Posted tagged ‘In the Soup’

In the Soup

January 20, 2015

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In the Soup

The soup at the mouth of the river
is–broadly speaking–vegetable,
despite its heavy oil content,
(not fish chowder, not
bouillabaisse).

The ocean at the underside of the plastic wrap
has not preserved
its freshness.

Whales within range
of sonar waves
swim like the punch drunk
if the punch drunk were puppet-strung
to fall up.

Whales, falling up, surface
too fast; fail.

Even whales that get down again
after their falls up,
face failing.
A swallow
of plastic wrap
is a surfeit
for a whale.

The soup at the mouth of
the river
is like one of those dishes
made of leftovers that, constantly added to,
never diminishes–
octane a la king
heavy metal tettrazini
nitrate roulade
petro-chili goulash bisque
(sometimes with rice).

There are ever more buckets
of it, tons
and megatons.

Maybe as many
as there are drops
of plastic-wrapped
ocean.

Certainly more
than tears shed
for dead whales.

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Here’s another sort of drafty poem riffing on Kerry O’ Connor’s prompt to use a book title for a poem; I am posting this one for the Real Toads Open Forum.  The photo, modified by me, is subject to a common use license–originally made by Whit Wells (Wwells14). 

“In the Soup” (An Excerpt From Possible Story About Pineapple)

July 31, 2012

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In the Soup (an excerpt from a possible story about pineapple)

She wanted to be Garboesque, but with hair that stuck up at odd angles and a slightly trapezoidal upper lip (not an elegant roof for either cigarettes or demitassed coffee), she knew that cute sad clown was the closest she’d ever come.  She bought yellow rain boots as a result, a raincoat with frog’s eyes for epaulettes, and ended up in children’s books.

She would have liked, she often thought, to curate great art; to analyze conceptual pieces where people buried steel rods and talked about the American way of death, but wrote, instead, of a bunny who ate carrot soup.

She would have liked, she occasionally thought, to eat steak and pour Merlot down her bra. But she had a rather flat chest, which, she was sure, would have made the Merlot look like a stain of spilled Welch’s.

Also to go to Kiev, Prague, better yet, Casablanca where she would bemoan the Casbah, smoking filterless cigarettes over languid coffee, Merlot, maybe even, a Scotch.

But, as the carrot soup book was selling well, she went to the Galapagos, which were in fact quite beautiful. She came out afterwards with a book about an aging tortoise.  He ate grass soup; make that, watercress.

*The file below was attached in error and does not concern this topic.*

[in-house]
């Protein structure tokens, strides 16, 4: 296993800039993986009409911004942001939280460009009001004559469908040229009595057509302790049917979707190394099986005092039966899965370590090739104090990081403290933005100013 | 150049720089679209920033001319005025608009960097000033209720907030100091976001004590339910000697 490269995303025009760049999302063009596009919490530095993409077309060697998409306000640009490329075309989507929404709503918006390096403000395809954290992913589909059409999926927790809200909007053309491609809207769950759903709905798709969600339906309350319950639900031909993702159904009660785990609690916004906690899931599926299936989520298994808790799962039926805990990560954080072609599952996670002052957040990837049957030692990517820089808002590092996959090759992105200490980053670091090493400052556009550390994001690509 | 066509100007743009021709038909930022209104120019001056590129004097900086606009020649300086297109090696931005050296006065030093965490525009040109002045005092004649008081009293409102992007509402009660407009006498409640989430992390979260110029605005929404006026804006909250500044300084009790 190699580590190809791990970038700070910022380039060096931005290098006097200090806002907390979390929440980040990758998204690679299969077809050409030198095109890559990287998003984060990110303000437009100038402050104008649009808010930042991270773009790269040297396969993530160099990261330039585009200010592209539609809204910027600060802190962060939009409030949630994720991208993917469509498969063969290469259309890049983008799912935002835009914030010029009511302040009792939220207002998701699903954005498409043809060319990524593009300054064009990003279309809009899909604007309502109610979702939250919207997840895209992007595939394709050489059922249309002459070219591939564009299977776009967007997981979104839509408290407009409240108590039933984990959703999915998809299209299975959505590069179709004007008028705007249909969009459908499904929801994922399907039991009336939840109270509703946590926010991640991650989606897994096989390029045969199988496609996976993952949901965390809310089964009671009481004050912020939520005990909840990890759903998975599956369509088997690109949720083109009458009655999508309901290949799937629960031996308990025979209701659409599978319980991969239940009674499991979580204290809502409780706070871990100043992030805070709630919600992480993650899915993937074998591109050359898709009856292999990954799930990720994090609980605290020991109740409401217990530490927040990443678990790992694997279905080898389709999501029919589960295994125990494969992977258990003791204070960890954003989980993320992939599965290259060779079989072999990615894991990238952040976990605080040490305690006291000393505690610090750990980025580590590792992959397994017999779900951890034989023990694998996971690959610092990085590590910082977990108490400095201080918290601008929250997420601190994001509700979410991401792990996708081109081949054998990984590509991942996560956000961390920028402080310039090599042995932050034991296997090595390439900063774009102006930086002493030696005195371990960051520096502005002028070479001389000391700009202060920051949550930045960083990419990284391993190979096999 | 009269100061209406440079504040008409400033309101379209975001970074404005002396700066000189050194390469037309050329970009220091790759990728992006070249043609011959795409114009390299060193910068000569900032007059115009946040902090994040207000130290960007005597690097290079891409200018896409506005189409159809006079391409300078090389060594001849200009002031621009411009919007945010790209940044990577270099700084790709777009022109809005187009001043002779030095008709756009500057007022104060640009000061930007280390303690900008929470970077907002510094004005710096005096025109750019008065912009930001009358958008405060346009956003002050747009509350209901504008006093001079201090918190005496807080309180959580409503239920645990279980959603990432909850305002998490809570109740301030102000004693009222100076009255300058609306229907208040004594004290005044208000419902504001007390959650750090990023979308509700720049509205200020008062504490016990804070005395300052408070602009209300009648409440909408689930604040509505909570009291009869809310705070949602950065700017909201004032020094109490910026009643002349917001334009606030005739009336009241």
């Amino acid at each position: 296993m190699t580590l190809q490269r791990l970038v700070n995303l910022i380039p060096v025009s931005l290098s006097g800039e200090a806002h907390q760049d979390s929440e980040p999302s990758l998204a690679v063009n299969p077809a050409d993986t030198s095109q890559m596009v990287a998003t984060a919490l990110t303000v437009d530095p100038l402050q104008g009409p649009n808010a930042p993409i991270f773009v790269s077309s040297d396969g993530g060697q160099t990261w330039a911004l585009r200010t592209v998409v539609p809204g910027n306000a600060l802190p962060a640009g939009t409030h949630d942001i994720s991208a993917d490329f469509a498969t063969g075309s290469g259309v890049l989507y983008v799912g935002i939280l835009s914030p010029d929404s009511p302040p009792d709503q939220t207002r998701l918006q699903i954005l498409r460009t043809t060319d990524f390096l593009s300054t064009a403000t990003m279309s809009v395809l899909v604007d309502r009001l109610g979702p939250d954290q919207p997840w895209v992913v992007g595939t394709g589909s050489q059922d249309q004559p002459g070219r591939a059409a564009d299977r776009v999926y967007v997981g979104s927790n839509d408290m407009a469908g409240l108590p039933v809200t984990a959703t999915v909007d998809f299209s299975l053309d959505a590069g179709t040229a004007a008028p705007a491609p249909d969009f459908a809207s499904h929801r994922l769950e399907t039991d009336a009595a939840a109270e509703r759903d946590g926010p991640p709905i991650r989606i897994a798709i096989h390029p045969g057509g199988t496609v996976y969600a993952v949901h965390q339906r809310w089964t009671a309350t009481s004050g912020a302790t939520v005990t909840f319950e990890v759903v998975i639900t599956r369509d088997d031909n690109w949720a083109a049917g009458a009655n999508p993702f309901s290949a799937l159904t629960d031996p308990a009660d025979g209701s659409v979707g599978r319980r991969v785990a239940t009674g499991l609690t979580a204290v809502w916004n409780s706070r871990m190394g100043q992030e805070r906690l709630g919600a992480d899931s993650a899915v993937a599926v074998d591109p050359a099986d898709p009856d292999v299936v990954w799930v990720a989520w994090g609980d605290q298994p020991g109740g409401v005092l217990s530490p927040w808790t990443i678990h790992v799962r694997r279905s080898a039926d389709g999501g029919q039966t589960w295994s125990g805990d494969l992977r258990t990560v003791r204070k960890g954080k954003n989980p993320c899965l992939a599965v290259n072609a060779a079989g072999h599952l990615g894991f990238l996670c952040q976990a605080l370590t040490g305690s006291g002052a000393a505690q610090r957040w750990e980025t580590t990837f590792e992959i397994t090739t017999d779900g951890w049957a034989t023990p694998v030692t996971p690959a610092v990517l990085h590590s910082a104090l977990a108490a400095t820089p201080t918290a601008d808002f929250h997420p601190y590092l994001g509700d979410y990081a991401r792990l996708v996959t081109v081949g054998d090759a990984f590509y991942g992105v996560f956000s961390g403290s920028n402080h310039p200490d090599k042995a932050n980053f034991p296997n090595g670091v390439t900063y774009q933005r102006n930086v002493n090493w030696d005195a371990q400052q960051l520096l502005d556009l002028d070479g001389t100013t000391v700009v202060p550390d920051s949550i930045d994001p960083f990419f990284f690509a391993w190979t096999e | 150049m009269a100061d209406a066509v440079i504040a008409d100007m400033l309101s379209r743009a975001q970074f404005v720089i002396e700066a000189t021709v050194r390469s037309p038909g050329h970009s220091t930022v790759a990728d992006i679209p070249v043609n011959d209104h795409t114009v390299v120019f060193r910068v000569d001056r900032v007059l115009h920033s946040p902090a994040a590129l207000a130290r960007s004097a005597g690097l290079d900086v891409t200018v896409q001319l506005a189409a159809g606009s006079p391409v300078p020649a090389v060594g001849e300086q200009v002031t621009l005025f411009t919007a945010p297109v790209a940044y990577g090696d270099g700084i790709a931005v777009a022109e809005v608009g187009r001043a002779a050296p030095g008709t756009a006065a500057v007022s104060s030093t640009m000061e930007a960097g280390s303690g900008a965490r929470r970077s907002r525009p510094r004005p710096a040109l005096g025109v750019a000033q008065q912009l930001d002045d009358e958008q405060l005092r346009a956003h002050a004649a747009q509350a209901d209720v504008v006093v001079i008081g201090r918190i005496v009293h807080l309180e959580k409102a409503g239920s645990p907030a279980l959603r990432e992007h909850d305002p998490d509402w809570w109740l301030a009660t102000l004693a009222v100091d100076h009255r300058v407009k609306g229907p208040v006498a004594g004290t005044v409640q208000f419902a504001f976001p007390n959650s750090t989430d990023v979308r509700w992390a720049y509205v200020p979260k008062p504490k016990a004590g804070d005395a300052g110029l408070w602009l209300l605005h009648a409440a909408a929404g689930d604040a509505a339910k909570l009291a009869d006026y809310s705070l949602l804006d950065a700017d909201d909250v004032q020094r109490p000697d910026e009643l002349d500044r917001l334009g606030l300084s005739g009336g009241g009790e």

She would have liked to lie down in watercress, even just wet grass, to become a sylph, a silkie, swimming nude among its soft blades, a sharp metal one strapped to her back.

She wrote instead a book about an eagle who ate mouse soup. This one did not do so well, but, since she was now a somewhat successful children’s book writer (what with the carrots and watercress), one mouse soup was allowed.

In Paris, she thought to go to boites, but spent time instead in the Musee de Cluny where the corners of the tapestries held amazing pineapples.  In the cafes nearby, she ate many kinds of soup, thankful that she did not smoke, even inelegantly. At night, however, she increasingly poured Merlot down her bras, but only ones that were already a deep dark red.

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I am posting the above draft I-don’t-know-what for dVerse Poets Pub Open Link Night, hosted by the wonderful Hedgewitch, Joy Ann Jones. (Verse Escape). To those who are reading a lot and are put off by the sight of lots of words, I’m so sorry it’s not a short poem!

Check out dVerse for great online poetry. AND, if you get a chance, check out my books! Children’s counting book 1 Mississippi -for lovers of rivers, light and pachyderms. Or, if you in the mood for something older, check out Going on Somewhere, poetry, or Nose Dive, a very fun novel for those who are somewhat discontent with their appearance but love musicals, cheese and downtown NYC.